Project Emoji: The complete redesign
The world loves emoji. What a strange phenomenon, right? They’re a whole new language. Descriptive metaphors packed into magical little glyphs. This week, the Windows 10 Anniversary Update delivered a breadth of optimized features to Windows customers worldwide. Among them is a new emoji keyboard, designed from the bottom-up with universality at its heart.
Lately, emoji designers are trying to rethink some of the basic characterizations that tend to exclude people. The representation of the global community is lacking, and for its part, Microsoft leveraged the launch of the Windows 10 Anniversary Update to release over 1700 new glyphs, with a possible 52,000 combinations of diverse women, men, kids, babies, and families. They’ve completely overhauled their emoji for the better.
The Microsoft Design Language Team embarked on Project Emoji, redesigning the emoji set from scratch in under a year. From early sketches to creating a new scripting method, the team knew only emoji. Illustrators, graphic designers, program managers, font technicians, production designers, and scripting gurus all worked with an impressive singular focus.
They needed to feel more human, more personal, more expressive. It was time for a significant update, and Microsoft placed a bet on the strength of its Design Language. Microsoft has always emphasized the importance of great customer experiences, hinging on four key design principles: make it simple, universal, personal, and delightful. Every principle was addressed in each new emoji. The effect is clear, and pretty striking.
“The release of Windows 10 was the first step in providing universal options for our customers to have a great experience,” said Ramiro Torres, Microsoft creative director. “We see trends happening with consumers, and particularly the metaphors have evolved significantly in each emoji. We want to make sure when we communicate, and design a symbol or emoji, that it actually means what it’s meant to mean.”
A big step forward occurred last year when the Unicode Consortium introduced skin tone modifiers to the Unicode Standard. Unicode is an expansive system that assigns finite codes to characters, allowing for unified, global translation. Anyone designing emoji needs to maintain the intent behind each image, so that a smiley face is a smiley face is a smiley face, no matter where you see it.
But back to the skin tone modifiers – they’re based on the Fitzpatrick scale, a nifty numerical model developed by dermatologist Dr. Fitzpatrick in 1975. Today, it’s nicely translated and available in the Unicode Standard, where it lets us be more inclusive and global. There are now five skin tones to select in certain people emoji, rather than just the standard yellow. But Fitzpatrick modifiers can be applied in endless combinations, and the new Microsoft emoji take advantage of that.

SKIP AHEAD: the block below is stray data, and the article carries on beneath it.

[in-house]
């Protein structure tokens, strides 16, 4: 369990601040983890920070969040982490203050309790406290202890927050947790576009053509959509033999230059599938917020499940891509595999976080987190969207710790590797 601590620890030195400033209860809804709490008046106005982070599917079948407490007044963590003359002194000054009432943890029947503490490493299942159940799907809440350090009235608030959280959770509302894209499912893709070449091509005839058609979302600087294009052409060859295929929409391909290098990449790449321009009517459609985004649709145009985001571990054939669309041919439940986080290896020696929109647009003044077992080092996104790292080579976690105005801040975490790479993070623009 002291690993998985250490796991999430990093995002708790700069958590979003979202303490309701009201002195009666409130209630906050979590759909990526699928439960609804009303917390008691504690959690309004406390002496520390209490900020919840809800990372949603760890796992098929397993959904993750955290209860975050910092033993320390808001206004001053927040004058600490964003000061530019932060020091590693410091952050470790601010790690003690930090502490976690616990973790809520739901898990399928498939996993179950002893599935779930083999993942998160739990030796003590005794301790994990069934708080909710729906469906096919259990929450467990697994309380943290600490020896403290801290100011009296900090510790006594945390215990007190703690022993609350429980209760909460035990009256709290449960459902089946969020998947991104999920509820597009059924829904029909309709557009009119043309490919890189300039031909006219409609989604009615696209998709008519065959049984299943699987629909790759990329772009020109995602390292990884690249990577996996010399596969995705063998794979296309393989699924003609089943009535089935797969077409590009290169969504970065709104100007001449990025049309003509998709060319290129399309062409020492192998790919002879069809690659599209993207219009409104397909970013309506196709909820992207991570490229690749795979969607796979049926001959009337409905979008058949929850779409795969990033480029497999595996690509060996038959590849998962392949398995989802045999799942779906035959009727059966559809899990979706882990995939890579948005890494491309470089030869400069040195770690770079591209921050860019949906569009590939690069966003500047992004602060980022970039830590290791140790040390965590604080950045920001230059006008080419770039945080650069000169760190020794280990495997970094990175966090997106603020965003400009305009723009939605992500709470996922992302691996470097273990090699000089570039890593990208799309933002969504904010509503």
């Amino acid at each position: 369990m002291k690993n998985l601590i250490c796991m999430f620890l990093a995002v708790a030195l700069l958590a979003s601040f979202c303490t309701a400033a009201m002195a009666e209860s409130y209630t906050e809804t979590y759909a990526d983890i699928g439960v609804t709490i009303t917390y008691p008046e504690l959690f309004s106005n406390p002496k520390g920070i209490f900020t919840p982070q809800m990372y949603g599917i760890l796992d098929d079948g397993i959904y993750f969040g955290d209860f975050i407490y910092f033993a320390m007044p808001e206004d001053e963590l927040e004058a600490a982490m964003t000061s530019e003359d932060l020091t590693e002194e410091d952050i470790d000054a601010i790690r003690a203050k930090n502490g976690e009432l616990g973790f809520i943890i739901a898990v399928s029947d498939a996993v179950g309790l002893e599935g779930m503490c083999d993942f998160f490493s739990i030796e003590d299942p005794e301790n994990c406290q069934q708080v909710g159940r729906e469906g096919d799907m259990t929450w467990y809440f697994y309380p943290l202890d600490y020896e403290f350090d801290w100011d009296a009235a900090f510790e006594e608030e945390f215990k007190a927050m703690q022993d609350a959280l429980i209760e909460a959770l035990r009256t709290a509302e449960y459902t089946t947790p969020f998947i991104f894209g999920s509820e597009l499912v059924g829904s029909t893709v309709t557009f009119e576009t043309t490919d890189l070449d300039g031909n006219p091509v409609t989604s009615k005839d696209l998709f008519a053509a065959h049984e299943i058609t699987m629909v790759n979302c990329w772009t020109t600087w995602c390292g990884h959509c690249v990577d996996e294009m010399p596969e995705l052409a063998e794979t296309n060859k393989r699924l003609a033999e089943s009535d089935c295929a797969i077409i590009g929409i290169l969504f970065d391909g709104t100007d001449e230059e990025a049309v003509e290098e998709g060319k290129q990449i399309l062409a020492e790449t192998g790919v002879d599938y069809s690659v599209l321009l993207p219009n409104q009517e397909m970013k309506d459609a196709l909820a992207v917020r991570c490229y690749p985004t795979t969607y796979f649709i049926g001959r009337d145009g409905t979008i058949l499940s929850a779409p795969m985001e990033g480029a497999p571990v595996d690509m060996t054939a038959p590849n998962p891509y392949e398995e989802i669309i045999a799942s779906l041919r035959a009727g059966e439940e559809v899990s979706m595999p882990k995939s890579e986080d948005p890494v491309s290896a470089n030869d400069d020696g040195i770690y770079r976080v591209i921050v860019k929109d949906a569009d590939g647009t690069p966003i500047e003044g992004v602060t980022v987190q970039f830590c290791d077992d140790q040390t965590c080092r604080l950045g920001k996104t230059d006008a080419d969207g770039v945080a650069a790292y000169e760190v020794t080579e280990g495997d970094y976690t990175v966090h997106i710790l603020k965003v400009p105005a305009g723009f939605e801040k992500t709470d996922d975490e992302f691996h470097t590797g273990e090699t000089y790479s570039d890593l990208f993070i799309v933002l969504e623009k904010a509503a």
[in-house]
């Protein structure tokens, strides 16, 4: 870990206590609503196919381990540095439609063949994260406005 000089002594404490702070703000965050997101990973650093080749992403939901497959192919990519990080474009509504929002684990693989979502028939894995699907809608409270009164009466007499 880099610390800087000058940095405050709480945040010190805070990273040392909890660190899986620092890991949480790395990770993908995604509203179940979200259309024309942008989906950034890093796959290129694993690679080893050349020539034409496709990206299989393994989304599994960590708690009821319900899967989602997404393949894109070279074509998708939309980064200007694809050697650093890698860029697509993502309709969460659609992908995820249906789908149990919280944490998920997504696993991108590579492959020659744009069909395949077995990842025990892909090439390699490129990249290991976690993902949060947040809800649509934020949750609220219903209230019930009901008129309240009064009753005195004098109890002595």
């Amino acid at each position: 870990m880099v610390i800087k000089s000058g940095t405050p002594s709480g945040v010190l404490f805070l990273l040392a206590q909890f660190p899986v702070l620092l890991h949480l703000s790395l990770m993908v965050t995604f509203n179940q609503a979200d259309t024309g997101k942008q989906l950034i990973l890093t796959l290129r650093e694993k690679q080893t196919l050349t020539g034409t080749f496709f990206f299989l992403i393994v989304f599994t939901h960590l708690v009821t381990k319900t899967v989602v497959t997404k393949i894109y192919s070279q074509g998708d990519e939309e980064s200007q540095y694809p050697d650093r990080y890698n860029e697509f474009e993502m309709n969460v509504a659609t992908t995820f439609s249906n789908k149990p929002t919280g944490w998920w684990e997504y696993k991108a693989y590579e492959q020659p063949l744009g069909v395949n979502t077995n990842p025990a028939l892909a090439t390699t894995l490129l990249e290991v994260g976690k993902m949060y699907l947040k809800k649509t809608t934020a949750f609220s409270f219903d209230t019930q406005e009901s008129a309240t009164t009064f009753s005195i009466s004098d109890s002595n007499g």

“With the Fitzpatrick modifier,” said Torres, “we set up the system to be reflective of diversity, so users can actually pick their skin color. That’s the main part. But when it comes to families, they’re so diverse. What we’ve allowed users to do is create emoji families that are unique to them.”
So if you’re a single mother with three kids, you’ll be able to create that image. If your husband is dark-toned and you’re light-toned and your two kids are a blend of both, you can apply all of those modifiers to create your own personal family emoji, one that’s sincerely representative. It extends to the couple emoji, where you can join a woman, a heart, and a woman – both with unique skin tones – for a more inclusive emoji. Because they’re created dynamically, there are tens of thousands of permutations. And no other platform supports that today.
It’s definitely one of the coolest features to come out of Project Emoji. Microsoft Graphic/Font Designer Mike LaJoie continues to be impressed by the problem-solving behind each of Microsoft’s new emoji, particularly in the family set.
“It was very important to us that we give the designers the freedom to design within the style no matter how complex the designs were,” said LaJoie. “We developed scripts that allow us to be very agile with production. The family combinations were particularly challenging from a technical point of view, but I’m really excited that we’re able to make that feature available.”
It’s meaningful that the Project Emoji team was so ready and willing to address the design issues at hand. That the goals were clear to everyone, across disciplines, to make these universally accessible, translatable, and fun. Emoji are great because they’ve been so rapidly adopted – it’s a pretty globally significant moment in time.
“The importance of glyphs to communicate – it’s massive around the world,” said Torres. “Just getting the metaphors right will ease communication between people. It’s crazy, it just keeps getting bigger.”
They’re threaded in deep. Microsoft is making a continuing effort toward emoji improvements, always with an ear tuned to the Windows customer, and to the evolution of the wide world of weird, fun tech.
Oh and if you’re already a Windows fan – you’ll love our ninjacat exclusive emoji, you can learn more about the history of the ninjacat here. You can check out all the redesigned emoji in the new emoji keyboard, available with the Windows 10 Anniversary Update.